A representative from the governor’s office did not respond to a request for comment.

Roger Clark (left), who served five years at Southport Correctional Facility, some of it in solitary confinement, holds a letter to Governor Cuomo outside the governor's Midtown office on Thursday (Victoria Law / Gothamist)

Beck, Clark and other advocates point to Colorado, where prison director Rick Raemisch drastically changed the system’s solitary practice, limiting isolation to 15 days and assigning them therapists and other behavioral interventions. The number of people in isolation dropped drastically—from 1,500 (nearly 7 percent of Colorado’s prison population) in 2011 to 18 in October 2017.

Victor Pate is the statewide organizer for New York's Campaign for Alternatives to Isolated Confinement. But in 1975, Pate was a 23-year-old new to the infamous Attica prison. Shortly after his arrival, Pate was sent to solitary for two weeks for having too many bedsheets in his cell. Prison rules dictate that people in solitary be allowed one hour out of their cell, but it was winter and the recreation cage was filled with snow. “I had a choice of going out in the snow up to my knees or staying in my cell,” he recalled. Most days he opted for his cell.

Four decades later, Pate can’t forget those two weeks.

“It felt like the end of the world. It felt like it’s never going to get better. It felt like this might be the end of me.” After his time in isolation, he found himself feeling anti-social and unable to engage in conversation. “The trauma of being isolated weighs heavily on a person’s psyche,” he said. “Had they had therapy, an opportunity to engage in conversation with another human being, it would have been a much better transition and [would have] helped me cope with the fact that I was incarcerated.”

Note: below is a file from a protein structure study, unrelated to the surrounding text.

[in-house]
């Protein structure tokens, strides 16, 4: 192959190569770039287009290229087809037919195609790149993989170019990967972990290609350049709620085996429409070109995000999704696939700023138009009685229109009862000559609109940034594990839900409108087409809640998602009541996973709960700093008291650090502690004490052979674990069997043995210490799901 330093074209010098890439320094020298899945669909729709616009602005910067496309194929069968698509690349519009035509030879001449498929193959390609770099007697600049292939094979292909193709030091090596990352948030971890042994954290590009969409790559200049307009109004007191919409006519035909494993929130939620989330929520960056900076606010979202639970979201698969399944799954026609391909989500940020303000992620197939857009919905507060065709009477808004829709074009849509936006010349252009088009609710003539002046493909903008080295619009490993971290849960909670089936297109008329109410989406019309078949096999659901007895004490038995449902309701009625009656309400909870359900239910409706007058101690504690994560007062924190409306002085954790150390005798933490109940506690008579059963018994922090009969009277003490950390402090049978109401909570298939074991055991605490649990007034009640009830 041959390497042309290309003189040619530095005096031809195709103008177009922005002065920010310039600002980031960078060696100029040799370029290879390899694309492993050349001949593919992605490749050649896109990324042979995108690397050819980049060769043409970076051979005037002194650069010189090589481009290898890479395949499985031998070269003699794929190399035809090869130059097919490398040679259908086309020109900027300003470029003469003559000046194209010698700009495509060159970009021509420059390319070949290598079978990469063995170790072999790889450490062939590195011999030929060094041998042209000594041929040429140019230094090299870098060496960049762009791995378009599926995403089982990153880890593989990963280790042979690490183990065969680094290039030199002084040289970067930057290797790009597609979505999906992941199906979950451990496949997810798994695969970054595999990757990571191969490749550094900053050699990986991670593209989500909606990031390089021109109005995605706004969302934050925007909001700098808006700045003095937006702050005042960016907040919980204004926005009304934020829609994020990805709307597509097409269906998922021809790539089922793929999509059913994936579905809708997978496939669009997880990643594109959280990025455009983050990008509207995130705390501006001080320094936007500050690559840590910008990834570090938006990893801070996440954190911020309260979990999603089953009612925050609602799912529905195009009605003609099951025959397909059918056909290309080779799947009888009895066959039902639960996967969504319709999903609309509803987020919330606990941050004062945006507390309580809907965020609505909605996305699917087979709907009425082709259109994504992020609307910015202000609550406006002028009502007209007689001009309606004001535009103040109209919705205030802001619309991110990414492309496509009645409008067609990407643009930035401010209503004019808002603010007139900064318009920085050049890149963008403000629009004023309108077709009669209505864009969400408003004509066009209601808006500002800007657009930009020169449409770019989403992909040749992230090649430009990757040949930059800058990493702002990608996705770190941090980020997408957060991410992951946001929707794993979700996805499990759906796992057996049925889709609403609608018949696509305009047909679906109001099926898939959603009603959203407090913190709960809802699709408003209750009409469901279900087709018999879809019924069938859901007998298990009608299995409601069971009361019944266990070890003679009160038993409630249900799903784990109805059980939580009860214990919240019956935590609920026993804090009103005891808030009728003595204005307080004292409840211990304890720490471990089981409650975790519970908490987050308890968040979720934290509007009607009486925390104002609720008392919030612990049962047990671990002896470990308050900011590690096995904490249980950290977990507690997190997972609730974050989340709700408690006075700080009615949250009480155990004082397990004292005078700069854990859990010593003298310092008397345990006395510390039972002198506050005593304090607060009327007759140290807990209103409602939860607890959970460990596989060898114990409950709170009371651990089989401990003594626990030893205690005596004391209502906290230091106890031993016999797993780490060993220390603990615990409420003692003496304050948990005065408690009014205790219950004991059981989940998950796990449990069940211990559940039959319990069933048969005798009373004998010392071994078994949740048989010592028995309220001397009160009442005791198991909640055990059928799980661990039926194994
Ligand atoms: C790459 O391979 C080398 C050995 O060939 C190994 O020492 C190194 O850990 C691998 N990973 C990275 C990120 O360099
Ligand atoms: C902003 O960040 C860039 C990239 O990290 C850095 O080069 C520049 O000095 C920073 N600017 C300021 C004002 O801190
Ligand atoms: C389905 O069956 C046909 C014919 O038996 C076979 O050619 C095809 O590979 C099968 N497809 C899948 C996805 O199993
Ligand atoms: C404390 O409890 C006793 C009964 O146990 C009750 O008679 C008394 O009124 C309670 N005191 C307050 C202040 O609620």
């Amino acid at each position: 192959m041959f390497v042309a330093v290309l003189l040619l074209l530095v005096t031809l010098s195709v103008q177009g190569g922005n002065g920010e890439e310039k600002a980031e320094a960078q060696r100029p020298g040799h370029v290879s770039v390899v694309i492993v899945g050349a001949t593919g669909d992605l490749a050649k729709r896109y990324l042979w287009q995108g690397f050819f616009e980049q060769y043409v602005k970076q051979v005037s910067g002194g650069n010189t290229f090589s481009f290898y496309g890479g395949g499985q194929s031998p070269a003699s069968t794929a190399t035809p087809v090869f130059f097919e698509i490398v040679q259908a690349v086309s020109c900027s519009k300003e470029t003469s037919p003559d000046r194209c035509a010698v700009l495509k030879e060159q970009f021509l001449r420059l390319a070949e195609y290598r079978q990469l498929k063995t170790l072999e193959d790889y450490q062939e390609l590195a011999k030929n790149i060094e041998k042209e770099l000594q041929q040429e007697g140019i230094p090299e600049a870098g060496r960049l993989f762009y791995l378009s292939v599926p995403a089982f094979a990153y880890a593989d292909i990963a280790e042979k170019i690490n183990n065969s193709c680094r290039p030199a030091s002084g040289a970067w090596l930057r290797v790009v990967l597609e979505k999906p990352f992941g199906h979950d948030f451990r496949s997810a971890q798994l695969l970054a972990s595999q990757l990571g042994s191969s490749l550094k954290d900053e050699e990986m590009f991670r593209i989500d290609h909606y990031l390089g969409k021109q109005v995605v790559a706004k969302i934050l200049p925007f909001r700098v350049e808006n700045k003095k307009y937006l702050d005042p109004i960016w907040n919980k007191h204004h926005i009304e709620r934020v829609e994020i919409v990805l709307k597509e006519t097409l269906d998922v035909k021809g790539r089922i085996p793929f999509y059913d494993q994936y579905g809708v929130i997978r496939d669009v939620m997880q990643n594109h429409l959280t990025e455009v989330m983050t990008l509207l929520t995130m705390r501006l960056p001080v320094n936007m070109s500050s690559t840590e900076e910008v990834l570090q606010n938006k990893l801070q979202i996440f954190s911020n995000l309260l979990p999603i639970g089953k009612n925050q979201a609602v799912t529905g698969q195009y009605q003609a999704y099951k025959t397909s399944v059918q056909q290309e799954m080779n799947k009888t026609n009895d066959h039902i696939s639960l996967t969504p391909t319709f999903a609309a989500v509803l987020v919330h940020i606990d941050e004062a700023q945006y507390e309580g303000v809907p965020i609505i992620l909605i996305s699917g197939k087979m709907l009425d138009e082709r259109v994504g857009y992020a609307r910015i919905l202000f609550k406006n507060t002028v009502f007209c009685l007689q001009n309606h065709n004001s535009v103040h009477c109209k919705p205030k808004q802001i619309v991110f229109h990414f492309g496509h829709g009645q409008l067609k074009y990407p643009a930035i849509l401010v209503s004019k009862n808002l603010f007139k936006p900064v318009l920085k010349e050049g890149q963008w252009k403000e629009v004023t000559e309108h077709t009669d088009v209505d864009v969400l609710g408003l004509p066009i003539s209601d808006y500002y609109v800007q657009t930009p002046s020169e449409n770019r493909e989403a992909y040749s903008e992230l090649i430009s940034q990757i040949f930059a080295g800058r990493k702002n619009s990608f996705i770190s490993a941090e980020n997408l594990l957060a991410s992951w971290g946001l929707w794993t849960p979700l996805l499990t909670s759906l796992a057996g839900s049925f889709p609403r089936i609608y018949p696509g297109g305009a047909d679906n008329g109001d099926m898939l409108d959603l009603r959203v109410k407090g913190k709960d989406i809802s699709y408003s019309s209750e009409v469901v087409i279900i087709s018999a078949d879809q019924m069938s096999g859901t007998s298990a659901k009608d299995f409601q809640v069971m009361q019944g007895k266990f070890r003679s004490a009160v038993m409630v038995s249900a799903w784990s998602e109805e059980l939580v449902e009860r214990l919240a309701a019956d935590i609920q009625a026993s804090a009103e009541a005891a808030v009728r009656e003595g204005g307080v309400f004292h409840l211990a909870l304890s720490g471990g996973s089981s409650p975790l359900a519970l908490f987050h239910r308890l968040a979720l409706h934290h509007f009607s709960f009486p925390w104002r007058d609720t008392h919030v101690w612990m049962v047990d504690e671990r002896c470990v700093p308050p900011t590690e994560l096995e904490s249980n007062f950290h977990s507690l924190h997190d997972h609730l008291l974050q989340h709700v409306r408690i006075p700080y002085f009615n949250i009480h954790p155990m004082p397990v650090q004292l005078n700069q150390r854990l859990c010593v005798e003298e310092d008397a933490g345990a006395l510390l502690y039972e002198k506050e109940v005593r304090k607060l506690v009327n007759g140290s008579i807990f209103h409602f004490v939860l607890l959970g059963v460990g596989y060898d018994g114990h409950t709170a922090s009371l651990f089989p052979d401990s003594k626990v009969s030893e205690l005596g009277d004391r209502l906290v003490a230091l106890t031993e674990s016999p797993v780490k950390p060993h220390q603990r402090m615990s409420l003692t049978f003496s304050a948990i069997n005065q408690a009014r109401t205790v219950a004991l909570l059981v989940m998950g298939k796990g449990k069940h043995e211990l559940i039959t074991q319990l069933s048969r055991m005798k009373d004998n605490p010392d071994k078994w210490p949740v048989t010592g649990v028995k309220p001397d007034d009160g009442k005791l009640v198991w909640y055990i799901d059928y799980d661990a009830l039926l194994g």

In early December, Pate visited Colorado’s alternatives to solitary. In these units, he describes, people are allowed out of their cell for four hours and have the ability to interact with other people as well as meet with social workers and psychologists.

Pate recalls entering the cell of one man in the unit. “I went into his cell and sat on his bed,” he said, noting that no guard or prison staff member hovered over the two men to listen to their conversation. “I asked him, ‘Is this smoke and mirrors?’ He told me, ‘If they had had this years ago, I wouldn’t have come back to prison. As a result of coming into this unit, I think different and I act different.’

“We need to rehabilitate these guys. We don’t need to torture them. You’re doing more harm than good,” Clark added.

As Clark and another CAIC member headed into the building to deliver the card to Cuomo’s staffer, advocates sang their version of My Favorite Things: “When the door slams/When the key turns/When I’m going mad/I simply remember my family and friends/And then I just feel so sad.”